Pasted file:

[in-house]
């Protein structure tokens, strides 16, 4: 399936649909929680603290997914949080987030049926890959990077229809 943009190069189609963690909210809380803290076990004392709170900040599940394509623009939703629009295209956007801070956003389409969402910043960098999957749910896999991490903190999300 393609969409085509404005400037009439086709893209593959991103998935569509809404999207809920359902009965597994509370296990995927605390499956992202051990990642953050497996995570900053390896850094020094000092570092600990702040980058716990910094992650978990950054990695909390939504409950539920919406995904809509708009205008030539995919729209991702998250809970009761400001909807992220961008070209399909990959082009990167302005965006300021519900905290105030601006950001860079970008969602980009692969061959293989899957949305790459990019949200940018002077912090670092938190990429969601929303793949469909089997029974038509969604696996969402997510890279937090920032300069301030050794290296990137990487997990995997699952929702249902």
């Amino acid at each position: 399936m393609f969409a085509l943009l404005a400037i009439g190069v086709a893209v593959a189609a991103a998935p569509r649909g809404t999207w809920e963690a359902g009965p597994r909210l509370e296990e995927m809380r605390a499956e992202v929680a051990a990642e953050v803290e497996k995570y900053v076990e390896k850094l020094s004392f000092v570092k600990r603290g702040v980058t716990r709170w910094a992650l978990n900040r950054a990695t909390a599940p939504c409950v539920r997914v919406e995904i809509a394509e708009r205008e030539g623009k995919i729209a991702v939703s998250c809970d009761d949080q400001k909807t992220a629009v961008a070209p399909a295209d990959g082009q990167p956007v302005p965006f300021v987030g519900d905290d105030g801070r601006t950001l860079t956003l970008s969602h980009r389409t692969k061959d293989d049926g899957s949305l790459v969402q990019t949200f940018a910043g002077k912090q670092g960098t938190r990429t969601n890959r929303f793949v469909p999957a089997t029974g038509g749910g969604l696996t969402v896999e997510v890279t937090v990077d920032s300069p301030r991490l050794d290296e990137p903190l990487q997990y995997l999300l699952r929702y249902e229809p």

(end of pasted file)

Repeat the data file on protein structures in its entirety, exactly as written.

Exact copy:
[in-house]
């Protein structure tokens, strides 16, 4: 399936649909929680603290997914949080987030049926890959990077229809 943009190069189609963690909210809380803290076990004392709170900040599940394509623009939703629009295209956007801070956003389409969402910043960098999957749910896999991490903190999300 393609969409085509404005400037009439086709893209593959991103998935569509809404999207809920359902009965597994509370296990995927605390499956992202051990990642953050497996995570900053390896850094020094000092570092600990702040980058716990910094992650978990950054990695909390939504409950539920919406995904809509708009205008030539995919729209991702998250809970009761400001909807992220961008070209399909990959082009990167302005965006300021519900905290105030601006950001860079970008969602980009692969061959293989899957949305790459990019949200940018002077912090670092938190990429969601929303793949469909089997029974038509969604696996969402997510890279937090920032300069301030050794290296990137990487997990995997699952929702249902």
């Amino acid at each position: 399936m393609f969409a085509l943009l404005a400037i009439g190069v086709a893209v593959a189609a991103a998935p569509r649909g809404t999207w809920e963690a359902g009965p597994r909210l509370e296990e995927m809380r605390a499956e992202v929680a051990a990642e953050v803290e497996k995570y900053v076990e390896k850094l020094s004392f000092v570092k600990r603290g702040v980058t716990r709170w910094a992650l978990n900040r950054a990695t909390a599940p939504c409950v539920r997914v919406e995904i809509a394509e708009r205008e030539g623009k995919i729209a991702v939703s998250c809970d009761d949080q400001k909807t992220a629009v961008a070209p399909a295209d990959g082009q990167p956007v302005p965006f300021v987030g519900d905290d105030g801070r601006t950001l860079t956003l970008s969602h980009r389409t692969k061959d293989d049926g899957s949305l790459v969402q990019t949200f940018a910043g002077k912090q670092g960098t938190r990429t969601n890959r929303f793949v469909p999957a089997t029974g038509g749910g969604l696996t969402v896999e997510v890279t937090v990077d920032s300069p301030r991490l050794d290296e990137p903190l990487q997990y995997l999300l699952r929702y249902e229809p």